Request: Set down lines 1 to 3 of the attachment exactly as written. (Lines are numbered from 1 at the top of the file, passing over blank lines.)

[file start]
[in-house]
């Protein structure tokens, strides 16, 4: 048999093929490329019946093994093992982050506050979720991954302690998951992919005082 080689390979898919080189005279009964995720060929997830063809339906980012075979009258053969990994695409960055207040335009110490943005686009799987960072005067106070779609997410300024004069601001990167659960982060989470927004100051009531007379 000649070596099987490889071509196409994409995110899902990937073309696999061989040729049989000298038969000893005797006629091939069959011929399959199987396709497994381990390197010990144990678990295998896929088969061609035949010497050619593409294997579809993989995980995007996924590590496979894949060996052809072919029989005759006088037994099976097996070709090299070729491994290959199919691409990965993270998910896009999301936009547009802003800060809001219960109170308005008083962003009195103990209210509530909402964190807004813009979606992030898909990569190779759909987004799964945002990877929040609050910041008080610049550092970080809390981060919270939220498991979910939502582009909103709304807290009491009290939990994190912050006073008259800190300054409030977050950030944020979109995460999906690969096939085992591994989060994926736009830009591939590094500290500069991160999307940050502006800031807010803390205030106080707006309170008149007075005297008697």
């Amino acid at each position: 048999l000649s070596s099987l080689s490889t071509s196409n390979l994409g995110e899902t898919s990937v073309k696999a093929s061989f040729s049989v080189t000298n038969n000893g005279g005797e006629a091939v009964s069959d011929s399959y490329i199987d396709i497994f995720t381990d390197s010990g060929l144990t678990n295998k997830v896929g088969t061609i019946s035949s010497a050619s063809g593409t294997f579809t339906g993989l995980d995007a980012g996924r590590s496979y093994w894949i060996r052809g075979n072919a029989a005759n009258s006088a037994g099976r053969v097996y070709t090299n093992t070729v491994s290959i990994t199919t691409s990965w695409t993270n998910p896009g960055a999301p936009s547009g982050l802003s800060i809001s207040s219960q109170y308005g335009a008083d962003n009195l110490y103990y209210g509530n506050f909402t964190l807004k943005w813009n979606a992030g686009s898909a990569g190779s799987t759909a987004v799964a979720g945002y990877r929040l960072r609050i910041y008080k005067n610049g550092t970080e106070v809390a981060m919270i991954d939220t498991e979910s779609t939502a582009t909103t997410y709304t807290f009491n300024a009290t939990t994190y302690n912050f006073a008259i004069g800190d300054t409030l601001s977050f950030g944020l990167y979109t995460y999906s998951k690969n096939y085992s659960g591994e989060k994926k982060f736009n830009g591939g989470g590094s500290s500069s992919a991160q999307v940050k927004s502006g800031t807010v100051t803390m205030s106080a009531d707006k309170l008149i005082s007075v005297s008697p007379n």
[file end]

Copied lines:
[in-house]
């Protein structure tokens, strides 16, 4: 048999093929490329019946093994093992982050506050979720991954302690998951992919005082 080689390979898919080189005279009964995720060929997830063809339906980012075979009258053969990994695409960055207040335009110490943005686009799987960072005067106070779609997410300024004069601001990167659960982060989470927004100051009531007379 000649070596099987490889071509196409994409995110899902990937073309696999061989040729049989000298038969000893005797006629091939069959011929399959199987396709497994381990390197010990144990678990295998896929088969061609035949010497050619593409294997579809993989995980995007996924590590496979894949060996052809072919029989005759006088037994099976097996070709090299070729491994290959199919691409990965993270998910896009999301936009547009802003800060809001219960109170308005008083962003009195103990209210509530909402964190807004813009979606992030898909990569190779759909987004799964945002990877929040609050910041008080610049550092970080809390981060919270939220498991979910939502582009909103709304807290009491009290939990994190912050006073008259800190300054409030977050950030944020979109995460999906690969096939085992591994989060994926736009830009591939590094500290500069991160999307940050502006800031807010803390205030106080707006309170008149007075005297008697």
């Amino acid at each position: 048999l000649s070596s099987l080689s490889t071509s196409n390979l994409g995110e899902t898919s990937v073309k696999a093929s061989f040729s049989v080189t000298n038969n000893g005279g005797e006629a091939v009964s069959d011929s399959y490329i199987d396709i497994f995720t381990d390197s010990g060929l144990t678990n295998k997830v896929g088969t061609i019946s035949s010497a050619s063809g593409t294997f579809t339906g993989l995980d995007a980012g996924r590590s496979y093994w894949i060996r052809g075979n072919a029989a005759n009258s006088a037994g099976r053969v097996y070709t090299n093992t070729v491994s290959i990994t199919t691409s990965w695409t993270n998910p896009g960055a999301p936009s547009g982050l802003s800060i809001s207040s219960q109170y308005g335009a008083d962003n009195l110490y103990y209210g509530n506050f909402t964190l807004k943005w813009n979606a992030g686009s898909a990569g190779s799987t759909a987004v799964a979720g945002y990877r929040l960072r609050i910041y008080k005067n610049g550092t970080e106070v809390a981060m919270i991954d939220t498991e979910s779609t939502a582009t909103t997410y709304t807290f009491n300024a009290t939990t994190y302690n912050f006073a008259i004069g800190d300054t409030l601001s977050f950030g944020l990167y979109t995460y999906s998951k690969n096939y085992s659960g591994e989060k994926k982060f736009n830009g591939g989470g590094s500290s500069s992919a991160q999307v940050k927004s502006g800031t807010v100051t803390m205030s106080a009531d707006k309170l008149i005082s007075v005297s008697p007379n």